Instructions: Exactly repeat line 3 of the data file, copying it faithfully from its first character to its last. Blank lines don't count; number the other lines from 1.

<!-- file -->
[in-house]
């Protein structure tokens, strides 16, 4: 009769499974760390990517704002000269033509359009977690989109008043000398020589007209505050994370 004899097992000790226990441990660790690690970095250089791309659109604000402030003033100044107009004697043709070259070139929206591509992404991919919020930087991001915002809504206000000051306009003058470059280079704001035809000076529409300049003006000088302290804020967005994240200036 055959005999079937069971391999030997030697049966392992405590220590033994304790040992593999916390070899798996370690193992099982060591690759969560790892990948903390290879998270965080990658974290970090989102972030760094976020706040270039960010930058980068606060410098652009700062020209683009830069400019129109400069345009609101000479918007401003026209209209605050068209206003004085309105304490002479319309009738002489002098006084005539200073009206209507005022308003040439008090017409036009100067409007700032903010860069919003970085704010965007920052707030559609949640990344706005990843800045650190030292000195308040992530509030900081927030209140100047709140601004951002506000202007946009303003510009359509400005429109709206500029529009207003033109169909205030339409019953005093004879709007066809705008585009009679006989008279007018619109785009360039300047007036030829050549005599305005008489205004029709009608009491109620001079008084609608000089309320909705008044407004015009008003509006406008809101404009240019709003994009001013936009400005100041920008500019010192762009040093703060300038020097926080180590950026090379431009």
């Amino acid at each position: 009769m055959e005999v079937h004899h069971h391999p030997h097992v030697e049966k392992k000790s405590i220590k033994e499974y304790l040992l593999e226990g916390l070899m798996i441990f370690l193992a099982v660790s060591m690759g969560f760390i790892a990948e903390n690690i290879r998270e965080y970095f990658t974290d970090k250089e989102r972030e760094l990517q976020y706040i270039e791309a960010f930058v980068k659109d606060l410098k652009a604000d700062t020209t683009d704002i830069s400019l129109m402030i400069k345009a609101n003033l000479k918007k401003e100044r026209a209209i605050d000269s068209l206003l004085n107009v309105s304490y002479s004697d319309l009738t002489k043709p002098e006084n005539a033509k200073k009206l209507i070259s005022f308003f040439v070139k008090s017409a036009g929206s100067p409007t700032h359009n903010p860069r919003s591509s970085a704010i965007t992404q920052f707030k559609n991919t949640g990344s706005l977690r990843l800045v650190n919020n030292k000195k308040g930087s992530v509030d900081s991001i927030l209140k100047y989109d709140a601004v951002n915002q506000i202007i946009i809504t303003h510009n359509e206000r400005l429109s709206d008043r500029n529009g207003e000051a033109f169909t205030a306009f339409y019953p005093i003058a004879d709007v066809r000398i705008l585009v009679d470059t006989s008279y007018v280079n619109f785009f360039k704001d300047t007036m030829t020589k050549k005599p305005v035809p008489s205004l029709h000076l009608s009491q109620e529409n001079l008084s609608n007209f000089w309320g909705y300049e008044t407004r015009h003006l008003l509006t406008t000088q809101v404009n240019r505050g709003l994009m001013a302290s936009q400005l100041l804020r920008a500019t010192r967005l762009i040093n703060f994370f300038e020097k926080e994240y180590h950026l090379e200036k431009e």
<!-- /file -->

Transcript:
């Amino acid at each position: 009769m055959e005999v079937h004899h069971h391999p030997h097992v030697e049966k392992k000790s405590i220590k033994e499974y304790l040992l593999e226990g916390l070899m798996i441990f370690l193992a099982v660790s060591m690759g969560f760390i790892a990948e903390n690690i290879r998270e965080y970095f990658t974290d970090k250089e989102r972030e760094l990517q976020y706040i270039e791309a960010f930058v980068k659109d606060l410098k652009a604000d700062t020209t683009d704002i830069s400019l129109m402030i400069k345009a609101n003033l000479k918007k401003e100044r026209a209209i605050d000269s068209l206003l004085n107009v309105s304490y002479s004697d319309l009738t002489k043709p002098e006084n005539a033509k200073k009206l209507i070259s005022f308003f040439v070139k008090s017409a036009g929206s100067p409007t700032h359009n903010p860069r919003s591509s970085a704010i965007t992404q920052f707030k559609n991919t949640g990344s706005l977690r990843l800045v650190n919020n030292k000195k308040g930087s992530v509030d900081s991001i927030l209140k100047y989109d709140a601004v951002n915002q506000i202007i946009i809504t303003h510009n359509e206000r400005l429109s709206d008043r500029n529009g207003e000051a033109f169909t205030a306009f339409y019953p005093i003058a004879d709007v066809r000398i705008l585009v009679d470059t006989s008279y007018v280079n619109f785009f360039k704001d300047t007036m030829t020589k050549k005599p305005v035809p008489s205004l029709h000076l009608s009491q109620e529409n001079l008084s609608n007209f000089w309320g909705y300049e008044t407004r015009h003006l008003l509006t406008t000088q809101v404009n240019r505050g709003l994009m001013a302290s936009q400005l100041l804020r920008a500019t010192r967005l762009i040093n703060f994370f300038e020097k926080e994240y180590h950026l090379e200036k431009e």